## Isn’t That Stud Supposed to be on Top ? No, it’s SNOT – Building Sideways using LEGO

Introduction

Creating your own builds using LEGO bricks can sometimes be a lot of hard work. There’s definitely some blood, sweat and tears involved and not to forget, some SNOT. The SNOT I am referring to here is not what you are probably thinking of, but a technique that is used by LEGO builders to build sideways (instead of stacking bricks one on top of the other). SNOT is an abbreviation (though not the most elegant one) for “Studs Not On Top”.

If you look through the bricks that make up any recent LEGO set, there is a good chance that you will see some bricks that have studs (bumps) not just on the top but on their sides as well. These are the bricks that are designed to facilitate sideways building, but they are a relatively recent development in the overall history of LEGO (most of them were introduced in just the last 10-15 years).

The geometry of LEGO bricks

Before we get into the how and why of SNOT, it may be useful to get a little refresher on LEGO bricks and their geometry. The most common LEGO elements can be classified into two categories – bricks and plates. Bricks are the basic building blocks of LEGO while plates are their thinner counterparts. Yes, there are tiles too but tiles are essentially plates with no studs.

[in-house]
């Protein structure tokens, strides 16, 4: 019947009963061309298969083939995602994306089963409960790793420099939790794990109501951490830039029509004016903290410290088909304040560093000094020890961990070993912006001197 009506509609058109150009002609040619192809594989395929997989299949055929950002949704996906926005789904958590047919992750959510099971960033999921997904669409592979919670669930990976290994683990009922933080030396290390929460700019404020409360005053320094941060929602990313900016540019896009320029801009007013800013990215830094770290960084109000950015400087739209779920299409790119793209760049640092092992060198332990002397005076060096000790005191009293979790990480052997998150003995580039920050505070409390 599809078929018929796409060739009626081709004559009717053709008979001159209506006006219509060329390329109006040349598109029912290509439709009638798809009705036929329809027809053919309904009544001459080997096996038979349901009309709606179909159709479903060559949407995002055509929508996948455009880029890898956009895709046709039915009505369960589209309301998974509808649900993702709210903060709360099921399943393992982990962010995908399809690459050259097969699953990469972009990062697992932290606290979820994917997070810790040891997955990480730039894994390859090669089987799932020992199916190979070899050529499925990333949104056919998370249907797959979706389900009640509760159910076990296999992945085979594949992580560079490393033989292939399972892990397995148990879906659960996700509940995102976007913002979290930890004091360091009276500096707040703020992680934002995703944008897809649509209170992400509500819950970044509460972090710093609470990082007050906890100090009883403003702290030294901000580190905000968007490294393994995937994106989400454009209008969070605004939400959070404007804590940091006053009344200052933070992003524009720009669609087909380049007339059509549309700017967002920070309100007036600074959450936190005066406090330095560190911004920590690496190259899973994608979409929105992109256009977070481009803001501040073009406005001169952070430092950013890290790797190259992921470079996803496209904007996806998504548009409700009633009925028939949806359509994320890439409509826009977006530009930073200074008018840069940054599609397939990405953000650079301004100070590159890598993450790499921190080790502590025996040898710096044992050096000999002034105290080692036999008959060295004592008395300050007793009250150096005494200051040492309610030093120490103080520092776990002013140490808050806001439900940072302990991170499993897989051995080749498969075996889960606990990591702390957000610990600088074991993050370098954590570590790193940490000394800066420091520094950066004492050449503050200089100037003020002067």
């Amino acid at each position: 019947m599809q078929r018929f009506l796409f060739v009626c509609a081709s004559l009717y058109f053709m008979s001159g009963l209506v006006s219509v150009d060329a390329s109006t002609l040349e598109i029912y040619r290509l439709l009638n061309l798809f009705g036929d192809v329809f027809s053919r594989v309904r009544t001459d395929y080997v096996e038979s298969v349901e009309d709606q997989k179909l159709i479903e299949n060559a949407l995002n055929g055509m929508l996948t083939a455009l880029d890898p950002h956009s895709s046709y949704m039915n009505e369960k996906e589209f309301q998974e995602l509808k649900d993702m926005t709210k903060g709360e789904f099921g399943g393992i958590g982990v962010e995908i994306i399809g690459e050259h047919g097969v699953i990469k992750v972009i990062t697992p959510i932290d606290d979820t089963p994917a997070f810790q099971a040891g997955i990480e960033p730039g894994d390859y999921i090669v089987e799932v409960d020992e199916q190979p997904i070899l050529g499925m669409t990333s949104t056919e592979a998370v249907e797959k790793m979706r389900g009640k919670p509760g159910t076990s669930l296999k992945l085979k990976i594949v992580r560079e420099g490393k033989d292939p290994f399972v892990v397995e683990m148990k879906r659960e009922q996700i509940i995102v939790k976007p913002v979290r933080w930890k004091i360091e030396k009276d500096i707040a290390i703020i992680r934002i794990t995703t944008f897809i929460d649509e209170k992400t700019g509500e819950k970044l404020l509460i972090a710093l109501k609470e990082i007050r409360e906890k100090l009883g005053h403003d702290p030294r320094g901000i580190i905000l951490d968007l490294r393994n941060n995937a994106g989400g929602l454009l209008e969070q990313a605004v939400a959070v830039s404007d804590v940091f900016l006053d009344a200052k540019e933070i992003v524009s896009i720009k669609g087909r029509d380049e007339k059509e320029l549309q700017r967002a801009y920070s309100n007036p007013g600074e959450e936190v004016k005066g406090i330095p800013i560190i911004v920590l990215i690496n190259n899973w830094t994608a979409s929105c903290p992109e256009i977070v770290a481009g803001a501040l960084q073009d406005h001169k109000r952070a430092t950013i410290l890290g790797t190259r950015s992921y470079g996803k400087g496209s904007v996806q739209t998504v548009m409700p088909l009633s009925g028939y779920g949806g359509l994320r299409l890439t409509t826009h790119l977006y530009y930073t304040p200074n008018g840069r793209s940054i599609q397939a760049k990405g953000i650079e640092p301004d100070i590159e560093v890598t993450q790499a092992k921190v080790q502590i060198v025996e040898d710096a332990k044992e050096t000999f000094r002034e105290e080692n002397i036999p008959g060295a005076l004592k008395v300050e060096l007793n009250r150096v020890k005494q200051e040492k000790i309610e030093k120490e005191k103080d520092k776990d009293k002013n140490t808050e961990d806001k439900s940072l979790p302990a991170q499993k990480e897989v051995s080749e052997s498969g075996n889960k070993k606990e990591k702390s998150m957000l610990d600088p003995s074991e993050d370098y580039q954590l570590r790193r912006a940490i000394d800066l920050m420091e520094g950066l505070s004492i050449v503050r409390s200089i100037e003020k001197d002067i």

While we may think of the 1×1 brick as the most basic LEGO element, one interesting piece of trivia is that the first brick that was actually invented and patented back in 1958 by Godtfred Kirk Christiansen was the 2×4 brick. In the 60+ years since the invention of these plastic bricks, LEGO has grown to become the biggest toy company in the world. But one thing that hasn’t changed in all these years is the size of the brick itself. The LEGO bricks being made today are fully compatible with the bricks made during the earliest days of LEGO.

There are a few different units that have been used to measure the dimensions of LEGO elements such as LU (LEGO Units) and LDU (LDraw Units), not to forget centimeters (metric units work better than US customary units like inches). I have always preferred to use a simpler unit – the thickness of a plate (which is 0.32 cm and is equivalent to 2 LUs or 8 LDUs).

Using this unit, the height of a brick (0.96 cm) is 3 plates. The width of a 1×1 brick (0.8 cm) which we usually refer to as 1 stud is equivalent to 2.5 plates. 1 stud also represents the stud pitch (or the distance center to center between any two adjacent studs on a LEGO brick or plate). Keep in mind that all these are nominal measurements. The actual width of a 1×1 brick is more like 0.78 cm (to allow clearance between bricks when they are placed abutting each other).

So clearly, a 1×1 brick is a little taller than it is wide and the ratio of the height to width is 6/5. This is an important ratio to remember when you are building sideways. What does this 6/5 ratio mean in practical terms anyway ? Let’s start with the width of a 1×6 plate which is 6 studs = 6 x 2.5 plates = 15 plates. This is the same as the height of a wall built by stacking 5 bricks on top of each other (each brick is 3 plates high x 5 = 15 plates).